If your pickups have covers, you can shield the inside of the covers. Some people say this affects the tone, but I've done it to a J bass pickup with no negative affects. If your pickup covers can't be removed, you may just have to live with it. I find keeping the treble down helps.
  3. Killed_by_Death

    Killed_by_Death Snaggletooth Inactive

    Maybe it's coming from your power outlet. If you can use a battery-powered headphone amp w/o the same problem, that would indicate to me your power is noisy.
    I thought the Tone Hammer used 18 Volts...
  4. jesterbass


    Apr 20, 2007
    The power supply supplied (lol) with the Tone Hammer indicates 20-24V so I guess the pedal can handle this easily, even more headroom.
  5. jesterbass


    Apr 20, 2007
    So I have pretty much simplified things trying to figure out what's going on.

    I hooked up one of the pickups to a jack in order to test it isolated.

    The situations are as follows:

    Pickup -> Tone Hammer (2x 9V batteries) -> earphones
    Pickup -> EHX headphone amp (1x 9V battery) -> earphones

    With each of these setups the pickup is silent. Note there is no connection to a wall outlet or an audio interface.

    But when I do one of the following two:

    Pickup -> Tone Hammer (power supply) -> earphones
    Pickup -> Tone Hammer (2x 9V batteries) -> audio interface

    I get some noise. It is a 50Hz (Europe) hum, I checked with a tuner.

    If I touch the cable's metal socket (pickup to Tone Hammer) the noise goes away.

    If my fingers approach or touch the pickup casing the noise is increased (I am assuming my body acts like an antenna and picks up the magnetic field from the power lines in the room). Again, when I touch the cable's metal socket, all the noise goes away.

    Could someone electronics savvy explain in simple terms why I am getting this noise when I am connected to the wall outlet (power supply) or to the obviously grounded audio interface? When I am not grounded (headphone amp or Tone Hammer with batteries) all is perfect. Why can't I have this perfect functioning when I am connected to something?

    Last edited: Feb 23, 2018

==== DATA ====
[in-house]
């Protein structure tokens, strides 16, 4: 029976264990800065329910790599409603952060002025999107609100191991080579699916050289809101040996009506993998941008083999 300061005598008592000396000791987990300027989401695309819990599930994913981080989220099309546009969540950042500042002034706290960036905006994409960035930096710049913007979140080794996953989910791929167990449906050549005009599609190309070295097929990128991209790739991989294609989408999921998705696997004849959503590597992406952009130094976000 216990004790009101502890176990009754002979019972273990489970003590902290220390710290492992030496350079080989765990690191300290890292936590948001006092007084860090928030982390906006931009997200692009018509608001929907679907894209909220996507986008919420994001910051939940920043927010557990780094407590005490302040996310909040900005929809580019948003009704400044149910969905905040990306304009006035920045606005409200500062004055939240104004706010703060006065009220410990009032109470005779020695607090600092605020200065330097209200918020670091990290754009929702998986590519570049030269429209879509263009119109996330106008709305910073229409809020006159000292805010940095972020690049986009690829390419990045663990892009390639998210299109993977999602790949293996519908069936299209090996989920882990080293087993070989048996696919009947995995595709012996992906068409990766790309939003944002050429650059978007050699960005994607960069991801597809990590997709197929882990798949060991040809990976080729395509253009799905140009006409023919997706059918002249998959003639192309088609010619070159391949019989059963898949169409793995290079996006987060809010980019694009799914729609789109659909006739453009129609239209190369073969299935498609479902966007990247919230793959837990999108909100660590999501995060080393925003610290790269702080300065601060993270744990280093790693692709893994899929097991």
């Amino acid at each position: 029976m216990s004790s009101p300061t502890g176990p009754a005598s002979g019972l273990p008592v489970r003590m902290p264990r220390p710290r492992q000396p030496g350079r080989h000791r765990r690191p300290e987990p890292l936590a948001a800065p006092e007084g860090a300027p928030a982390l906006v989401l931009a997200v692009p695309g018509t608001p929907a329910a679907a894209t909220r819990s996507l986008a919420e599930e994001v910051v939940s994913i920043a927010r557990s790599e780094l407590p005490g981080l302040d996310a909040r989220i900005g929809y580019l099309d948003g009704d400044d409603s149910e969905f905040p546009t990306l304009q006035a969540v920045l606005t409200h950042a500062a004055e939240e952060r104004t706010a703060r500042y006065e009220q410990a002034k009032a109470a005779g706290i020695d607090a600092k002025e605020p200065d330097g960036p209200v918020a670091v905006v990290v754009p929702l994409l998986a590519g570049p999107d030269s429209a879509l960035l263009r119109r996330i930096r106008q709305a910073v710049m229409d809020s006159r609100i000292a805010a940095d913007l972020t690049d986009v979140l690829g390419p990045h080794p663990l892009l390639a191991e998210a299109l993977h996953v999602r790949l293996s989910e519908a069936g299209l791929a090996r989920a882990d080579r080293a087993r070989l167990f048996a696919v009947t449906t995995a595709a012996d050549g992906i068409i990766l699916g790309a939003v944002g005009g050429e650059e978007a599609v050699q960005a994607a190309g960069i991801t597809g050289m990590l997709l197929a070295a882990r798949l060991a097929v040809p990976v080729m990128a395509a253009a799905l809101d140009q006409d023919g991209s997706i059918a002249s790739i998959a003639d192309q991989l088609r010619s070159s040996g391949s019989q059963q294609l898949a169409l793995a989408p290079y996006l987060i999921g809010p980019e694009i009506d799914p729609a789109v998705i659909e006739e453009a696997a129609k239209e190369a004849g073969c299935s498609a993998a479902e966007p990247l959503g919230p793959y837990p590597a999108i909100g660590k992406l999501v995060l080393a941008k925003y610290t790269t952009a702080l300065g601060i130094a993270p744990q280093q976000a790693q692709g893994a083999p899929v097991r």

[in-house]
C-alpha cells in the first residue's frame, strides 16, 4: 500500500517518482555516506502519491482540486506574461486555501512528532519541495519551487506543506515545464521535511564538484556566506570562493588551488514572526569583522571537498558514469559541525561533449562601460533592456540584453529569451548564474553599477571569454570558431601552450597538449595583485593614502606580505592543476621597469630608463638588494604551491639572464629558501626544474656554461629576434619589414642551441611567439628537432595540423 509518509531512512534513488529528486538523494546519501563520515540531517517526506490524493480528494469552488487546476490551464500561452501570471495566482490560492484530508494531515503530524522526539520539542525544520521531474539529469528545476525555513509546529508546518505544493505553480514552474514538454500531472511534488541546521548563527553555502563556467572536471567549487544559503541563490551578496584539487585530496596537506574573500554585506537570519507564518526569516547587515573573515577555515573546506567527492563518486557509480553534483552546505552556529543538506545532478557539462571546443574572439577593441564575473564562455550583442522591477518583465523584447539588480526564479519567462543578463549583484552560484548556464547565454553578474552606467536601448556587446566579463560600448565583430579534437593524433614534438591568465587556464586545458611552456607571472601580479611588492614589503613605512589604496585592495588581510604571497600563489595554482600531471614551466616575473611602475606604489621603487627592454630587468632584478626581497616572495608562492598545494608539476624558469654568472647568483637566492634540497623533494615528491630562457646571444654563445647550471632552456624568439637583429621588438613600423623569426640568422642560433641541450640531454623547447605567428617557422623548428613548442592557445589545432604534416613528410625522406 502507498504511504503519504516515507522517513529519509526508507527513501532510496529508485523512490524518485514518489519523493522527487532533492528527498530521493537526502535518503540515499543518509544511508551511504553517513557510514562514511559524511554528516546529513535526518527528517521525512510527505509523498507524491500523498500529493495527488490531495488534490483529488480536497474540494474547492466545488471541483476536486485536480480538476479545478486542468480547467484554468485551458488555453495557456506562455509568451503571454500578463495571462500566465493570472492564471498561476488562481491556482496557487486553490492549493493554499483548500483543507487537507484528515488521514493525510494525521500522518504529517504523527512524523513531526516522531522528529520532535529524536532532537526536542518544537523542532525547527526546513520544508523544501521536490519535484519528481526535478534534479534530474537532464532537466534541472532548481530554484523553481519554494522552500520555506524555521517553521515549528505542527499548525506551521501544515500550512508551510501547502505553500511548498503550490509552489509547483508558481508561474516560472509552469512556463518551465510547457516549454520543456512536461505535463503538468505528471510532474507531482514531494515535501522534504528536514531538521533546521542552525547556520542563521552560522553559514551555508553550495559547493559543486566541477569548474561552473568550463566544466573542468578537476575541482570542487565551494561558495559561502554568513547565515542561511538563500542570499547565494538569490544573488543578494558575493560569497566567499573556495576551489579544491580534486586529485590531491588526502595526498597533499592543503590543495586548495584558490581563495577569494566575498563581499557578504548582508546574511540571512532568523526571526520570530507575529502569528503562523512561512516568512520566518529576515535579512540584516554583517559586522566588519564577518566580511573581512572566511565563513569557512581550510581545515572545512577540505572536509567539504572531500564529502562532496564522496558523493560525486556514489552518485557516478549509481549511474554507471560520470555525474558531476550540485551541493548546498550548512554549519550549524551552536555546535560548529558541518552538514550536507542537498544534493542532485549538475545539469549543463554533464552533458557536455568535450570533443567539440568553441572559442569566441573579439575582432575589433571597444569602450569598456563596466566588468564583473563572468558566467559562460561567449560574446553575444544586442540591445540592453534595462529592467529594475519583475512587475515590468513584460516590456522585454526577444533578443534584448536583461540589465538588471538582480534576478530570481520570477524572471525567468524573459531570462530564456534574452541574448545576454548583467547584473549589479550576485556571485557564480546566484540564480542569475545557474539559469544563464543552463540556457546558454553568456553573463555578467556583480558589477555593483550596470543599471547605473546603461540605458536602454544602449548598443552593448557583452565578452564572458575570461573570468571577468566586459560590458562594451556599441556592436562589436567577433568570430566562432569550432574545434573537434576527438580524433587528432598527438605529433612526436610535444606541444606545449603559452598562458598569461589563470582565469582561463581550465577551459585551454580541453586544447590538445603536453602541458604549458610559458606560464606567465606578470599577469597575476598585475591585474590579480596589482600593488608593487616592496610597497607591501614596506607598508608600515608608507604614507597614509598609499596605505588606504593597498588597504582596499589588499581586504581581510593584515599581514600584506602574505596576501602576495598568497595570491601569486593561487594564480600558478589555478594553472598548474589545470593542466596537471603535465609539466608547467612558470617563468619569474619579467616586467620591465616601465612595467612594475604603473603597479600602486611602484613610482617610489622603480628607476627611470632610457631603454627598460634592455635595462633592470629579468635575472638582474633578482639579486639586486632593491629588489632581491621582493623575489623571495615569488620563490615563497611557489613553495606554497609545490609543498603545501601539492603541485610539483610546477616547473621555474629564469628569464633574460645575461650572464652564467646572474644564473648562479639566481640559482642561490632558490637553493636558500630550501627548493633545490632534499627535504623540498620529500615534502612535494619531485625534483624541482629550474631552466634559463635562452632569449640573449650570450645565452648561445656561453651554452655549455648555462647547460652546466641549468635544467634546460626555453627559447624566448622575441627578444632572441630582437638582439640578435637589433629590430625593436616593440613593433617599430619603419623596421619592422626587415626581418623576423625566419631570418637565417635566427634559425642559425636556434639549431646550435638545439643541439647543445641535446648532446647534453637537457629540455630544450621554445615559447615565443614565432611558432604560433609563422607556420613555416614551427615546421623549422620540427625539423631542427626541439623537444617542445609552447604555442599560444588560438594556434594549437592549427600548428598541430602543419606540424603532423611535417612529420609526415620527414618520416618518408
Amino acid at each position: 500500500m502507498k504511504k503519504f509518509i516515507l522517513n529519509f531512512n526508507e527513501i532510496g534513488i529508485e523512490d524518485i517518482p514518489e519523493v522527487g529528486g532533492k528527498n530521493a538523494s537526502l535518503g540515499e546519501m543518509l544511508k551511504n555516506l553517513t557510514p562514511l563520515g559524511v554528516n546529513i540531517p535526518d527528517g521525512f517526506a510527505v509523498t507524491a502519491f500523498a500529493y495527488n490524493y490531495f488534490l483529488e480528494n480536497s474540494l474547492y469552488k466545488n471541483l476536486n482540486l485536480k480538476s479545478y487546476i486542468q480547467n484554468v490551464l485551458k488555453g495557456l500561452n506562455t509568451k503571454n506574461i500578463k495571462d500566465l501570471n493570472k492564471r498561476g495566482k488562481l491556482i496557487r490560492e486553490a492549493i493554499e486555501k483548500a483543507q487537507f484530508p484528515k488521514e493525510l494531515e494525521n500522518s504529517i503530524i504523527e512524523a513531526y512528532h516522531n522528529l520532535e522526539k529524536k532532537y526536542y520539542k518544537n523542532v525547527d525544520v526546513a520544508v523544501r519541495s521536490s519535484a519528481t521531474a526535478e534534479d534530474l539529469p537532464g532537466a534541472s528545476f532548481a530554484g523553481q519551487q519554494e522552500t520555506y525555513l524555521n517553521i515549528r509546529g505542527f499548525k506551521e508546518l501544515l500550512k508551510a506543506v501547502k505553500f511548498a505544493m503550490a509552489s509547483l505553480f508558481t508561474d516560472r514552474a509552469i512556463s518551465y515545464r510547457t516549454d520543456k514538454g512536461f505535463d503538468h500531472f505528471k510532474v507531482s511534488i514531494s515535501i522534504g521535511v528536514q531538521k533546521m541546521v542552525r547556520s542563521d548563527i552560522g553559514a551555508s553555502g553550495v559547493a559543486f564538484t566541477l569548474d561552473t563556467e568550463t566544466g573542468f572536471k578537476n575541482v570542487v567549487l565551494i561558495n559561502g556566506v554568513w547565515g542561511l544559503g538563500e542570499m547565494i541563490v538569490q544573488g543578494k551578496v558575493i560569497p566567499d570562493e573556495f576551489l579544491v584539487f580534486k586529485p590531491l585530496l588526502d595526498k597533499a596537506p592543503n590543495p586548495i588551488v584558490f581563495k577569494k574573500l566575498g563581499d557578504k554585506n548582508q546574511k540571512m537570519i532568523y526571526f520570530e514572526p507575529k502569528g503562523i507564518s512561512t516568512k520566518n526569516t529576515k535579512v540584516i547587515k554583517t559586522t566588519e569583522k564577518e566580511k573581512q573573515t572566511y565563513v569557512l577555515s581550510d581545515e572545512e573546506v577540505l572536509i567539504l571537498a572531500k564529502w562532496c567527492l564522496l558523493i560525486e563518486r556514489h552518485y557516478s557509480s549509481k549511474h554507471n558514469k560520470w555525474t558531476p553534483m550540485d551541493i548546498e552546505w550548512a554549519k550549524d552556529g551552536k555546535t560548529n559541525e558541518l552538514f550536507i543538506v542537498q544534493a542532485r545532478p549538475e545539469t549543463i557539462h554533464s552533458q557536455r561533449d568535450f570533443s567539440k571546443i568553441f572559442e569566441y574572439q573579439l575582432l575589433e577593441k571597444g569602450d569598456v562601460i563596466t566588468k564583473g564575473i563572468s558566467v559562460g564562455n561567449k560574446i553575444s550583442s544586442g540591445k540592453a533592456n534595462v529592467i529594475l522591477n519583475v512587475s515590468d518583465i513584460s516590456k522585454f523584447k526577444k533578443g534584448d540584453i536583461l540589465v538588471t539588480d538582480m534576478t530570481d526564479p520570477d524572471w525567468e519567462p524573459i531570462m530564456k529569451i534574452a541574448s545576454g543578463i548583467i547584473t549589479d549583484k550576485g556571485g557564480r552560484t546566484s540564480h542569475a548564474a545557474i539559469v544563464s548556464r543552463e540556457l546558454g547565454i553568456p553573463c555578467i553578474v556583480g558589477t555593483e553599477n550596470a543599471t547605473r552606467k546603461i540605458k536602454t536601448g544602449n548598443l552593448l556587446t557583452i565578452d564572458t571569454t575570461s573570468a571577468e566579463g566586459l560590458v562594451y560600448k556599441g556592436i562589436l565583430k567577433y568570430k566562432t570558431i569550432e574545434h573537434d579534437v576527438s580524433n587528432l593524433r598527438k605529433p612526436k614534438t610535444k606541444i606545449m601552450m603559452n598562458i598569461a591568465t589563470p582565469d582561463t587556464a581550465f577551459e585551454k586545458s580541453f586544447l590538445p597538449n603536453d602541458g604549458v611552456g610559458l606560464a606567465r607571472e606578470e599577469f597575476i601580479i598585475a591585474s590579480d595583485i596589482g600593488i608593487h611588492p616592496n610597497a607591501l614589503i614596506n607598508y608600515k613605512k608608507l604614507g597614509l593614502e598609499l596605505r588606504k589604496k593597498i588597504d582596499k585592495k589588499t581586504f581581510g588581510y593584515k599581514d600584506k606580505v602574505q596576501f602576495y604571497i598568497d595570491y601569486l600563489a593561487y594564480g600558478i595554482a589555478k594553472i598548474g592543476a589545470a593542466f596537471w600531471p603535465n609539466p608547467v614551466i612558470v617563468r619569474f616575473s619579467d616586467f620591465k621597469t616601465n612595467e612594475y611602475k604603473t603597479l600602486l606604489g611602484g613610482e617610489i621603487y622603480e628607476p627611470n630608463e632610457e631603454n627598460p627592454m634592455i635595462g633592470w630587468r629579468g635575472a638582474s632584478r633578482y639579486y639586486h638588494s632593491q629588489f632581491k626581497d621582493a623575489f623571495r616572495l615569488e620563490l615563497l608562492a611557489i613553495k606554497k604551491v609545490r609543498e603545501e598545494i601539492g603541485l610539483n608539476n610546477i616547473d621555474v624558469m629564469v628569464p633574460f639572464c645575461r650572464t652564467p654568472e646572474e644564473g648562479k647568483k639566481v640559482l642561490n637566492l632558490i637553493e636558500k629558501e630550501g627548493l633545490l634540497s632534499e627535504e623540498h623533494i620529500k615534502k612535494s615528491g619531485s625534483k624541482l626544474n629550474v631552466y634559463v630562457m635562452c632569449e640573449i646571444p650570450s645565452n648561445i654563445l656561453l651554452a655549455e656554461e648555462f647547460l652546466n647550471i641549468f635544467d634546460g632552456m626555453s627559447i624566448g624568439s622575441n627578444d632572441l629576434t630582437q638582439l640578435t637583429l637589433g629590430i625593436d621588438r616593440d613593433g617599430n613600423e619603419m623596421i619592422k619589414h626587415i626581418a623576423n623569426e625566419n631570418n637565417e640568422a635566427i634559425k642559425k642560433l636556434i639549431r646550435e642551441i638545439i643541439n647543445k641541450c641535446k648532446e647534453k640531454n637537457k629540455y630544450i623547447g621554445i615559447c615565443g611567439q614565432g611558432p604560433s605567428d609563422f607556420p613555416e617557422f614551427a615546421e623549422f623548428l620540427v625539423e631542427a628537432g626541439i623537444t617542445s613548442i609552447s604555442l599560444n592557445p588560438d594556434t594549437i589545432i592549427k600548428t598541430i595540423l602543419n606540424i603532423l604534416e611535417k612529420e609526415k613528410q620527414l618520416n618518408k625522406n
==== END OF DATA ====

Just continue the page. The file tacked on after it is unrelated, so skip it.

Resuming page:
6. Killed_by_Death

    Killed_by_Death Snaggletooth Inactive

    TBH I'm at a loss for words of how you can fix it.
    My go-to solution is to shield the controls & pickup cavities, but if you're not getting noise on battery power that won't help.

    Do any of your friends or fellow musicians have a power conditioner?
    That might solve the problem, but it would be nice to borrow one first to see if it does & then buy accordingly.

    It'd be a shame to buy a power conditioner if it doesn't solve your problem.
    You might also try moving to another location for a test on someone else's power grid.

    If the problem goes away on clean power, then a power conditioner would help.
    I also just thought of grounding. Are your power outlets properly grounded?

    You can check with a multimeter, or get one of these little devices that light up to indicate the condition:


    This^ is what the ones for U.S. power outlets looks like, unfortunately I can't find an image of one designed for Euro sockets.
  7. jesterbass


    Apr 20, 2007
    No power conditioner available unfortunately... I checked with my neighbor's house power installation, got the same results...
    Last edited: Feb 23, 2018
  8. Killed_by_Death

    Killed_by_Death Snaggletooth Inactive

    Maybe where you work has cleaner power?
  9. jesterbass


    Apr 20, 2007
    A week later, I plug in the same bass expecting no difference, and it's fixed. It just works. Same cable and everything. I 'm starting to think there was indeed something wrong with our power that went away. Hope it stays this way. Thanks guys for the responses.
    Killed_by_Death likes this.